Hph1-ΔPVIAVNp failed to interact with Cna1p or Cna2p (calcineurin catalytic subunits) in two-hybrid assays, and the protein encoded by hph1-ΔPVIAVN did not display a Ca2+- and calcineurin-dependent increase in electrophoretic mobility (Fig. 5A and B). These two observations indicate that the protein encoded by hph1-ΔPVIAVN is not dephosphorylated by calcineurin. Note, however, that the mutant protein was present at levels similar to that of Hph1p (Fig. (Fig.5B).5B). To determine the contribution of calcineurin to Hph1p function, hph1-ΔPVIAVN was introduced into hph1Δ hph2Δ cells, and the resulting strain was tested for its ability to grow at high pH. The results indicate that Hph1-ΔPVIAVNp is partially functional, i.e., the strain containing Hph1-ΔPVIAVNp grew better than the hph1Δ hph2Δ strain but not as well as a strain containing a wild-type copy of HPH1 (Fig. (Fig.5C).5C). Similar results were observed for growth of cells on medium containing Na+ or Calcofluor White (data not shown). This suggests that calcineurin modulates Hph1p function but is not completely required for its activity.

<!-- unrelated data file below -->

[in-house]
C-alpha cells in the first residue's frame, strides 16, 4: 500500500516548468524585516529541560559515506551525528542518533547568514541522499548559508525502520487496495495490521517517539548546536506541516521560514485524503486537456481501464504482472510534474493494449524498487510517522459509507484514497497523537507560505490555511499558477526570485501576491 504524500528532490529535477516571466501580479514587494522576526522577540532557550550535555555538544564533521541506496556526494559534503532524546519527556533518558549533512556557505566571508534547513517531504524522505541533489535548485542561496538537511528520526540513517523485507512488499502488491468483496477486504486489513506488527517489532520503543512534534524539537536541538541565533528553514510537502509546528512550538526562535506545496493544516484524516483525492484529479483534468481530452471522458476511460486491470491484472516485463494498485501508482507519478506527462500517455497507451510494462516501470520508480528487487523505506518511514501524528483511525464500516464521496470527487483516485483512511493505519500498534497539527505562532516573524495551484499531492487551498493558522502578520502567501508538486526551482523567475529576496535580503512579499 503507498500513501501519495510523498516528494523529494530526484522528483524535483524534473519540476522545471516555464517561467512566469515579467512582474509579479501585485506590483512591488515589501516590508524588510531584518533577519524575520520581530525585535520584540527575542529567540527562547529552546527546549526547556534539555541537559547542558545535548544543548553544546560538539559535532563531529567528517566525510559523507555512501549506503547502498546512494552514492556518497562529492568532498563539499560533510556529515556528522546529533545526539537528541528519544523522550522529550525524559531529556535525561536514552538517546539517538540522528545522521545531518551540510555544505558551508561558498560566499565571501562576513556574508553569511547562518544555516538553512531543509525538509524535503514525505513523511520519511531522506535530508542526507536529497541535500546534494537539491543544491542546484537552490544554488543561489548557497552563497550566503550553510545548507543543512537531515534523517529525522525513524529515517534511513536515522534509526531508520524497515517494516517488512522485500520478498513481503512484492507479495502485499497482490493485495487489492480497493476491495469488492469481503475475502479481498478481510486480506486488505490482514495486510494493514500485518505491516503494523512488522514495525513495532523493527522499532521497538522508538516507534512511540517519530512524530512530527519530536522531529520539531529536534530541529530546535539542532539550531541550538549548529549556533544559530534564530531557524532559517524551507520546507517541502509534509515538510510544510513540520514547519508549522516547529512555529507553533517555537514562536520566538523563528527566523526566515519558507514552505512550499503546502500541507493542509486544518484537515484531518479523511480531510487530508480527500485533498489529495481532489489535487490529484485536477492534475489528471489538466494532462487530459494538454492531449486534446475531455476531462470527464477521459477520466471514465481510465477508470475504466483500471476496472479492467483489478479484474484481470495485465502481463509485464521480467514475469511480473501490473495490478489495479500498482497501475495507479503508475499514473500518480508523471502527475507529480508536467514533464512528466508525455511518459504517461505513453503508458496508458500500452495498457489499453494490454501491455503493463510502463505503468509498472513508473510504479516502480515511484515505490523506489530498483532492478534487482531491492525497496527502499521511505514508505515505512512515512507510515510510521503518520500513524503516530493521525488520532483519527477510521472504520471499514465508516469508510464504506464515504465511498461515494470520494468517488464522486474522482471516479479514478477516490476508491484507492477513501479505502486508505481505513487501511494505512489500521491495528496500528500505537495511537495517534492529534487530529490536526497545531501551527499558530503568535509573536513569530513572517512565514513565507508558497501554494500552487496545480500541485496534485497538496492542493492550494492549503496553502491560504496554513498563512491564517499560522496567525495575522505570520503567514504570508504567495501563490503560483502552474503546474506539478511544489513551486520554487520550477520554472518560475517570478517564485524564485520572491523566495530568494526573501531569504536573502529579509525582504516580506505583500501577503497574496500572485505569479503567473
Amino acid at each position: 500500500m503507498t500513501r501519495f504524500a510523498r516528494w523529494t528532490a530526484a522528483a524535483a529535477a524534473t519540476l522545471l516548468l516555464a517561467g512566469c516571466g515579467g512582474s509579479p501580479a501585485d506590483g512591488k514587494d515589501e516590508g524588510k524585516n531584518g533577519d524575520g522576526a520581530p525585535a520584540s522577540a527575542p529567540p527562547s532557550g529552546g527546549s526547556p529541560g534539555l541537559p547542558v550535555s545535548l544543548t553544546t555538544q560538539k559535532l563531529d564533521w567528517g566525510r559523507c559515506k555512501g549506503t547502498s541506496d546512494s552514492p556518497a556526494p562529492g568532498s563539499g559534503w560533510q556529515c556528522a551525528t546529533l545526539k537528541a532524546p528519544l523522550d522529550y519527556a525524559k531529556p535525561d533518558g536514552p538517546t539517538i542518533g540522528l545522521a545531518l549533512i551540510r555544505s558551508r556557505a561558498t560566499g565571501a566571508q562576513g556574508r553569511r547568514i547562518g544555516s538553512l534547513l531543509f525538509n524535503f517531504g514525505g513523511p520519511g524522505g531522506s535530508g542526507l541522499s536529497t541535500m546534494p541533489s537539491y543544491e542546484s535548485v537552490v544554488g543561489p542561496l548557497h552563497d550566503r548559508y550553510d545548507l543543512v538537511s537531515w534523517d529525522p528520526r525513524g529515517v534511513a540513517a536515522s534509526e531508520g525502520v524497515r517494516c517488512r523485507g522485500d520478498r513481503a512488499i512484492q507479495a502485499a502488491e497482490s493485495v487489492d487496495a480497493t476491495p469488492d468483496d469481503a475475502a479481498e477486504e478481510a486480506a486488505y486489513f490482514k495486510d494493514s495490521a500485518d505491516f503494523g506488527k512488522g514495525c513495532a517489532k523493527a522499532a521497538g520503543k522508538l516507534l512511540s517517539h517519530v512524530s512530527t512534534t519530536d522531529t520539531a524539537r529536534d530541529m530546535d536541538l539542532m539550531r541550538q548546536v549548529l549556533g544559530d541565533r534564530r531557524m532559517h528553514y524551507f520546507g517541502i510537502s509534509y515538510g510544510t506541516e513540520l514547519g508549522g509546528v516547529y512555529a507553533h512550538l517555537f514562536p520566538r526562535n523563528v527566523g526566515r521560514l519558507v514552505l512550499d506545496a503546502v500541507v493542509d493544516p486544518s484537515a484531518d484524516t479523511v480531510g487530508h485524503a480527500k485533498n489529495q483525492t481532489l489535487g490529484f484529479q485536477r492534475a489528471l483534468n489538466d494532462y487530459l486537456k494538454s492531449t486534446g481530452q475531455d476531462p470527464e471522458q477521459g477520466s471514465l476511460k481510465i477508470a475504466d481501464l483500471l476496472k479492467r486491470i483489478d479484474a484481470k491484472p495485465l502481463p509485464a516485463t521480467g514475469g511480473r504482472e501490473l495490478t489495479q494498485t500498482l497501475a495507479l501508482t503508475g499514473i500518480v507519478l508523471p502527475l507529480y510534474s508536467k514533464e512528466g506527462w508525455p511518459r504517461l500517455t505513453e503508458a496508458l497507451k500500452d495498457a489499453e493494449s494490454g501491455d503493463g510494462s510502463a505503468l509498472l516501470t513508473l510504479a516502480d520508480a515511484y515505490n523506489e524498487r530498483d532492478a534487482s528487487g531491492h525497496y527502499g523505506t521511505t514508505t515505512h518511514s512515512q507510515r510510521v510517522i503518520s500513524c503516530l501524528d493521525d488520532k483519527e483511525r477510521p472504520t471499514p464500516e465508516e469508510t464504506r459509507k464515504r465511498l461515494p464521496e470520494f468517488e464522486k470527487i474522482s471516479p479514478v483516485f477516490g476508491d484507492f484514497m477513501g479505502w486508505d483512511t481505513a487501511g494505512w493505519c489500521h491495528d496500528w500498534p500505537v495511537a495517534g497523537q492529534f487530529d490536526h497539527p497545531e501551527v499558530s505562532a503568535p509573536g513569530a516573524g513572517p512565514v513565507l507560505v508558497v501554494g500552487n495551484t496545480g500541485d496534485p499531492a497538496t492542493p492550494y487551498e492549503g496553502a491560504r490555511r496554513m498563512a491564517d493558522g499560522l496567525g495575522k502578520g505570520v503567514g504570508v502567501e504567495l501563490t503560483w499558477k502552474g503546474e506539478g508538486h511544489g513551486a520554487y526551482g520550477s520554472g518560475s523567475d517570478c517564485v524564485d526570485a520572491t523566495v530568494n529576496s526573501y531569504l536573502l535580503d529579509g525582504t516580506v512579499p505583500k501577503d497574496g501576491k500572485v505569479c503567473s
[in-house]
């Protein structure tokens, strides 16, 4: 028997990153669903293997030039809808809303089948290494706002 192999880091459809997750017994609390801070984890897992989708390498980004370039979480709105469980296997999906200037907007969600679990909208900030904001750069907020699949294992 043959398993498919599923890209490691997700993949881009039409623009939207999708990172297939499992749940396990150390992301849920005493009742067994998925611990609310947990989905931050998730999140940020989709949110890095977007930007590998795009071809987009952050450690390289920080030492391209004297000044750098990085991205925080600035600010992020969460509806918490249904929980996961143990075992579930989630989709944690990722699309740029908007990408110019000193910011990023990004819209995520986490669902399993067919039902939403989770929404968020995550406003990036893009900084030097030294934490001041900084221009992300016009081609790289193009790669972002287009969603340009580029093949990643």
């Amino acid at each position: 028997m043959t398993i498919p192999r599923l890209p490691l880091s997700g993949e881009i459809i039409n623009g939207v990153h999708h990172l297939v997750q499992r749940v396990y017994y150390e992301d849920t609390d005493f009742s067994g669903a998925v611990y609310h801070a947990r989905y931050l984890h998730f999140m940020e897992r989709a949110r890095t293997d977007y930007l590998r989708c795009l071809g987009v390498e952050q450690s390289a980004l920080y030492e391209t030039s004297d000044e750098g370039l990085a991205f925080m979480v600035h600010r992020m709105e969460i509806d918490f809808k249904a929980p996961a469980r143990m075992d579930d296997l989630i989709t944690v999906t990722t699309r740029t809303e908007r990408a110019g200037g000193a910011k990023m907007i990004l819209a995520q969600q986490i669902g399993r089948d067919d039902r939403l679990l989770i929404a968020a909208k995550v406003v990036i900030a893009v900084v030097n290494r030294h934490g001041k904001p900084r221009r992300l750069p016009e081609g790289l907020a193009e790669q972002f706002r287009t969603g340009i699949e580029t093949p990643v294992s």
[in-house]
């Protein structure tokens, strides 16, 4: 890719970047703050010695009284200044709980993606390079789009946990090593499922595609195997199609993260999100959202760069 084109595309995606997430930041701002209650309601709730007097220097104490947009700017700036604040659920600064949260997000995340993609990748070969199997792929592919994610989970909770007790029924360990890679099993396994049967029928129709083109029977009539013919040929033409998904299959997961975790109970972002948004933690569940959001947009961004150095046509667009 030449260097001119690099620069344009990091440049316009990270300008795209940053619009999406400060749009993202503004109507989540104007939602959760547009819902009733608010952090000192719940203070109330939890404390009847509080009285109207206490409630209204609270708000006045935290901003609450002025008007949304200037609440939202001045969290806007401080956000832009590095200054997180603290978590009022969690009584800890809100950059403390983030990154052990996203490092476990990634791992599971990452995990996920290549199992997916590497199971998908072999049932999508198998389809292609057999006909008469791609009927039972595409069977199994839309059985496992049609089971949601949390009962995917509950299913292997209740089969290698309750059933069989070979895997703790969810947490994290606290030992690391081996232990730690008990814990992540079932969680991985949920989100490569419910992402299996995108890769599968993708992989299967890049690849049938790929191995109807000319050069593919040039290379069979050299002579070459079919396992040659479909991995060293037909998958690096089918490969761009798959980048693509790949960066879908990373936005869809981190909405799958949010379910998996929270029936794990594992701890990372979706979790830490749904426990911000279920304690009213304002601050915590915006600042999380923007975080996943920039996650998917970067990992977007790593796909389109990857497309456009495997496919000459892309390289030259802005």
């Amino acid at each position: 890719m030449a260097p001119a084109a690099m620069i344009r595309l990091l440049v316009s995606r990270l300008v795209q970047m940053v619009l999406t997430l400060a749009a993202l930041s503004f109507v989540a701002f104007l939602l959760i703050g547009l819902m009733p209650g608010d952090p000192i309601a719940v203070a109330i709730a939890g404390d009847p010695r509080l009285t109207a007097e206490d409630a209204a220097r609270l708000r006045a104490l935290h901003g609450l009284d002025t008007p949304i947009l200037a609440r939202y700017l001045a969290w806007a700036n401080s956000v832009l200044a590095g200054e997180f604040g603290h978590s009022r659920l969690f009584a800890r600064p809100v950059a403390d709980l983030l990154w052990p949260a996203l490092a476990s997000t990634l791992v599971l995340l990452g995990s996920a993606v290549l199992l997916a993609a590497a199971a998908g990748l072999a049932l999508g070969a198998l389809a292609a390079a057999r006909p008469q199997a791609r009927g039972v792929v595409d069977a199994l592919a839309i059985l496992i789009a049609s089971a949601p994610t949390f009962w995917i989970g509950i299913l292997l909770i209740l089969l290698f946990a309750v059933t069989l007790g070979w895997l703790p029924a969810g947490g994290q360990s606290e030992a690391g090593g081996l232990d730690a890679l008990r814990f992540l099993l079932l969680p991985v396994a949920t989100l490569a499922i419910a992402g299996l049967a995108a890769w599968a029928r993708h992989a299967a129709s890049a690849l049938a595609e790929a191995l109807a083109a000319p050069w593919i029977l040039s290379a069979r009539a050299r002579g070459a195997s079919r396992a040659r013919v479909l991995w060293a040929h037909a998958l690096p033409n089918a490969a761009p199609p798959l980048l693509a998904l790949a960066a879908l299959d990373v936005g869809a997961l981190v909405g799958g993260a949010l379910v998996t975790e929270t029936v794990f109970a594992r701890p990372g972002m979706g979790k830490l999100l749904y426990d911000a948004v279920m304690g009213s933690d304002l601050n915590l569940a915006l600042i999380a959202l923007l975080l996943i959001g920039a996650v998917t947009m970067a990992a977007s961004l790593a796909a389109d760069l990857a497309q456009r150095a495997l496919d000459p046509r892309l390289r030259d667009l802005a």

Analysis of the predicted coding sequences of Hph1p and Hph2p revealed the presence of one putative membrane-spanning domain near the C terminus of each protein. We confirmed that GFP-Hph1p and GFP-Hph2p associated with the P13 pellet during fractionation and found that they cosedimented with Dpm1p, a resident ER protein, in a sucrose gradient (data not shown). Additionally, consistent with previous studies, treatment with detergent was required to solubilize Hph1p and Hph2p (data not shown) (6). These observations suggest that Hph1p and Hph2p are both integral membrane proteins and are found in the ER.
To further investigate Hph1p and Hph2p localization, we examined cells containing functional GFP fusions of these proteins. GFP was fused to the N terminus of Hph1p and Hph2p, and expression was controlled by the MET25 promoter. In the case of GFP-Hph1p, a small amount of methionine was added to partially reduce expression of this fusion protein. It was not possible to visualize Hph1p or Hph2p expressed under their own promoters even when a fusion to three tandem copies of GFP was created. Experiments performed to determine the localization of all yeast genes and ORFs also failed to visualize Hph1p and Hph2p tagged genomically with GFP (27).